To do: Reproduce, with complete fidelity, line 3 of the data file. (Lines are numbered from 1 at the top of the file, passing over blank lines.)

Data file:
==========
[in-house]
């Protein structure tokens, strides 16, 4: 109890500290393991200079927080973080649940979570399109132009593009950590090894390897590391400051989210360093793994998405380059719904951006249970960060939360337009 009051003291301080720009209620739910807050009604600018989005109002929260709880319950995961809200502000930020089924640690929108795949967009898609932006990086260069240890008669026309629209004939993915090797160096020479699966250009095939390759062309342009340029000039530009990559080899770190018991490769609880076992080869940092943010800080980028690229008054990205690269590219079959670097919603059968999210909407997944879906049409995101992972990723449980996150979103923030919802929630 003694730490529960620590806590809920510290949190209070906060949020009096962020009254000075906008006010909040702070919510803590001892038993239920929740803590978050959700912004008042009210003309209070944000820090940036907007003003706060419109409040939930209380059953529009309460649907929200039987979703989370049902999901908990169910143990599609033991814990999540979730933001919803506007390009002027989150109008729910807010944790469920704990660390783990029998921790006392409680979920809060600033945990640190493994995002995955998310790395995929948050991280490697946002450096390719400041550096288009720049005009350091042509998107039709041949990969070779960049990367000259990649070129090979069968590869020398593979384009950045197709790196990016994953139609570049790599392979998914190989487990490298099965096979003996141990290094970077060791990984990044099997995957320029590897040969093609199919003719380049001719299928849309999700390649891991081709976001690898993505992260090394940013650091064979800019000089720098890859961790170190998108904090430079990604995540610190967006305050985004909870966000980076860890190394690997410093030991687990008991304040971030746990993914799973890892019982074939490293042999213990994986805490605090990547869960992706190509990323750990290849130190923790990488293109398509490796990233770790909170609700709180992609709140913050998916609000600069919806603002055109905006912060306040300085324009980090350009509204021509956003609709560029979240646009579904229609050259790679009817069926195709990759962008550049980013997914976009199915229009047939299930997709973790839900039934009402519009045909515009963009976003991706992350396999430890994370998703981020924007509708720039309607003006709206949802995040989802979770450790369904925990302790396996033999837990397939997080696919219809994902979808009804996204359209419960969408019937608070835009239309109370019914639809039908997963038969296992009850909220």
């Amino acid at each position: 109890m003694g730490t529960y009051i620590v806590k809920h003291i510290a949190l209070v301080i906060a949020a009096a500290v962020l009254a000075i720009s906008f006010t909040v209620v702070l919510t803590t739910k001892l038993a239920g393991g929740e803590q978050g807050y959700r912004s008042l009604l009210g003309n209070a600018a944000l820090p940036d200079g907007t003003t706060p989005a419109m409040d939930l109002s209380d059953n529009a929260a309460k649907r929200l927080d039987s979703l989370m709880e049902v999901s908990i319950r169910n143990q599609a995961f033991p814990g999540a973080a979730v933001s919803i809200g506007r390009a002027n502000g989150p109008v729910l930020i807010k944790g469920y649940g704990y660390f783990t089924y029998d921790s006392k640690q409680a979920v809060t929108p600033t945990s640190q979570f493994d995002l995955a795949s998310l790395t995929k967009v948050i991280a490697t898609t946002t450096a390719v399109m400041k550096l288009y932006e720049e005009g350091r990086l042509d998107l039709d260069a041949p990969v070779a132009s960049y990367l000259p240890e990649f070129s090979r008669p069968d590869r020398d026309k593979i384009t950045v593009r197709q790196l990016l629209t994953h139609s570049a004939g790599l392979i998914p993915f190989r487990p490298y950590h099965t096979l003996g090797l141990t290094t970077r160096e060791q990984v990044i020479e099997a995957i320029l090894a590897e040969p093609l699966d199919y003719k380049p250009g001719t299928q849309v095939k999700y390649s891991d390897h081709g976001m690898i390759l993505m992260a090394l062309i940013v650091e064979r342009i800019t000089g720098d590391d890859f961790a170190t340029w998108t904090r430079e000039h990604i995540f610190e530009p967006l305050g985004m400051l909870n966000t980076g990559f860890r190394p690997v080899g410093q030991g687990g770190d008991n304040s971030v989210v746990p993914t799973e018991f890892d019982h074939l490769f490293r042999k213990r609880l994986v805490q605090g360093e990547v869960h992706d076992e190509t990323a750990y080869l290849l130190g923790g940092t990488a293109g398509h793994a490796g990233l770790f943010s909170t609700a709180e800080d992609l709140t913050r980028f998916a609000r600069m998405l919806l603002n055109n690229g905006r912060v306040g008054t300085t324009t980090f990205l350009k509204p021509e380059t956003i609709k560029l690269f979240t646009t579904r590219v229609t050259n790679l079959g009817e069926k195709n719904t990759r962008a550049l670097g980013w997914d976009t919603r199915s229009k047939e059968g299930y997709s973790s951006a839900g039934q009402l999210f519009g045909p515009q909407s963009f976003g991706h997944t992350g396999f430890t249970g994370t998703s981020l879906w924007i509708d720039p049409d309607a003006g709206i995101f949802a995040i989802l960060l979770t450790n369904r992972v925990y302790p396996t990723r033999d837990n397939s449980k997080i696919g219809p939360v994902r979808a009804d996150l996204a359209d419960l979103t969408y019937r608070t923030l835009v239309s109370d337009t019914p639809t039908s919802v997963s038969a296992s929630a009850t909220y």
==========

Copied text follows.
């Amino acid at each position: 109890m003694g730490t529960y009051i620590v806590k809920h003291i510290a949190l209070v301080i906060a949020a009096a500290v962020l009254a000075i720009s906008f006010t909040v209620v702070l919510t803590t739910k001892l038993a239920g393991g929740e803590q978050g807050y959700r912004s008042l009604l009210g003309n209070a600018a944000l820090p940036d200079g907007t003003t706060p989005a419109m409040d939930l109002s209380d059953n529009a929260a309460k649907r929200l927080d039987s979703l989370m709880e049902v999901s908990i319950r169910n143990q599609a995961f033991p814990g999540a973080a979730v933001s919803i809200g506007r390009a002027n502000g989150p109008v729910l930020i807010k944790g469920y649940g704990y660390f783990t089924y029998d921790s006392k640690q409680a979920v809060t929108p600033t945990s640190q979570f493994d995002l995955a795949s998310l790395t995929k967009v948050i991280a490697t898609t946002t450096a390719v399109m400041k550096l288009y932006e720049e005009g350091r990086l042509d998107l039709d260069a041949p990969v070779a132009s960049y990367l000259p240890e990649f070129s090979r008669p069968d590869r020398d026309k593979i384009t950045v593009r197709q790196l990016l629209t994953h139609s570049a004939g790599l392979i998914p993915f190989r487990p490298y950590h099965t096979l003996g090797l141990t290094t970077r160096e060791q990984v990044i020479e099997a995957i320029l090894a590897e040969p093609l699966d199919y003719k380049p250009g001719t299928q849309v095939k999700y390649s891991d390897h081709g976001m690898i390759l993505m992260a090394l062309i940013v650091e064979r342009i800019t000089g720098d590391d890859f961790a170190t340029w998108t904090r430079e000039h990604i995540f610190e530009p967006l305050g985004m400051l909870n966000t980076g990559f860890r190394p690997v080899g410093q030991g687990g770190d008991n304040s971030v989210v746990p993914t799973e018991f890892d019982h074939l490769f490293r042999k213990r609880l994986v805490q605090g360093e990547v869960h992706d076992e190509t990323a750990y080869l290849l130190g923790g940092t990488a293109g398509h793994a490796g990233l770790f943010s909170t609700a709180e800080d992609l709140t913050r980028f998916a609000r600069m998405l919806l603002n055109n690229g905006r912060v306040g008054t300085t324009t980090f990205l350009k509204p021509e380059t956003i609709k560029l690269f979240t646009t579904r590219v229609t050259n790679l079959g009817e069926k195709n719904t990759r962008a550049l670097g980013w997914d976009t919603r199915s229009k047939e059968g299930y997709s973790s951006a839900g039934q009402l999210f519009g045909p515009q909407s963009f976003g991706h997944t992350g396999f430890t249970g994370t998703s981020l879906w924007i509708d720039p049409d309607a003006g709206i995101f949802a995040i989802l960060l979770t450790n369904r992972v925990y302790p396996t990723r033999d837990n397939s449980k997080i696919g219809p939360v994902r979808a009804d996150l996204a359209d419960l979103t969408y019937r608070t923030l835009v239309s109370d337009t019914p639809t039908s919802v997963s038969a296992s929630a009850t909220y």